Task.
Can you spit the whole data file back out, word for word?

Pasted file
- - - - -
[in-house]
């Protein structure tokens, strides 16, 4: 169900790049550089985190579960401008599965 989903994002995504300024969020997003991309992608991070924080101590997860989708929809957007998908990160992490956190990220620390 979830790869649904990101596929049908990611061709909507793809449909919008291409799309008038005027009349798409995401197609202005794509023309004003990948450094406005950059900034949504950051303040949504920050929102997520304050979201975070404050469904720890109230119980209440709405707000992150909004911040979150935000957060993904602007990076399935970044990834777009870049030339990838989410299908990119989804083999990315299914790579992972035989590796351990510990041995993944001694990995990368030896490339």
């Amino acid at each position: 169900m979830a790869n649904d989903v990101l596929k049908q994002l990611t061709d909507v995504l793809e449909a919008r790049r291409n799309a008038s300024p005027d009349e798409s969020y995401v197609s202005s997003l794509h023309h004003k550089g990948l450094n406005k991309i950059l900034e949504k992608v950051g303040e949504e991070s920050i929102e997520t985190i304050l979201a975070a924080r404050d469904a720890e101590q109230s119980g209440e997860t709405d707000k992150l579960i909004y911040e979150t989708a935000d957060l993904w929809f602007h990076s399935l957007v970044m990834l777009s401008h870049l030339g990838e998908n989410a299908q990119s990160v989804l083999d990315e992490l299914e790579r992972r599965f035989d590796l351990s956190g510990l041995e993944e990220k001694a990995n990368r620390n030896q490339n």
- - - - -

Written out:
[in-house]
């Protein structure tokens, strides 16, 4: 169900790049550089985190579960401008599965 989903994002995504300024969020997003991309992608991070924080101590997860989708929809957007998908990160992490956190990220620390 979830790869649904990101596929049908990611061709909507793809449909919008291409799309008038005027009349798409995401197609202005794509023309004003990948450094406005950059900034949504950051303040949504920050929102997520304050979201975070404050469904720890109230119980209440709405707000992150909004911040979150935000957060993904602007990076399935970044990834777009870049030339990838989410299908990119989804083999990315299914790579992972035989590796351990510990041995993944001694990995990368030896490339």
């Amino acid at each position: 169900m979830a790869n649904d989903v990101l596929k049908q994002l990611t061709d909507v995504l793809e449909a919008r790049r291409n799309a008038s300024p005027d009349e798409s969020y995401v197609s202005s997003l794509h023309h004003k550089g990948l450094n406005k991309i950059l900034e949504k992608v950051g303040e949504e991070s920050i929102e997520t985190i304050l979201a975070a924080r404050d469904a720890e101590q109230s119980g209440e997860t709405d707000k992150l579960i909004y911040e979150t989708a935000d957060l993904w929809f602007h990076s399935l957007v970044m990834l777009s401008h870049l030339g990838e998908n989410a299908q990119s990160v989804l083999d990315e992490l299914e790579r992972r599965f035989d590796l351990s956190g510990l041995e993944e990220k001694a990995n990368r620390n030896q490339n």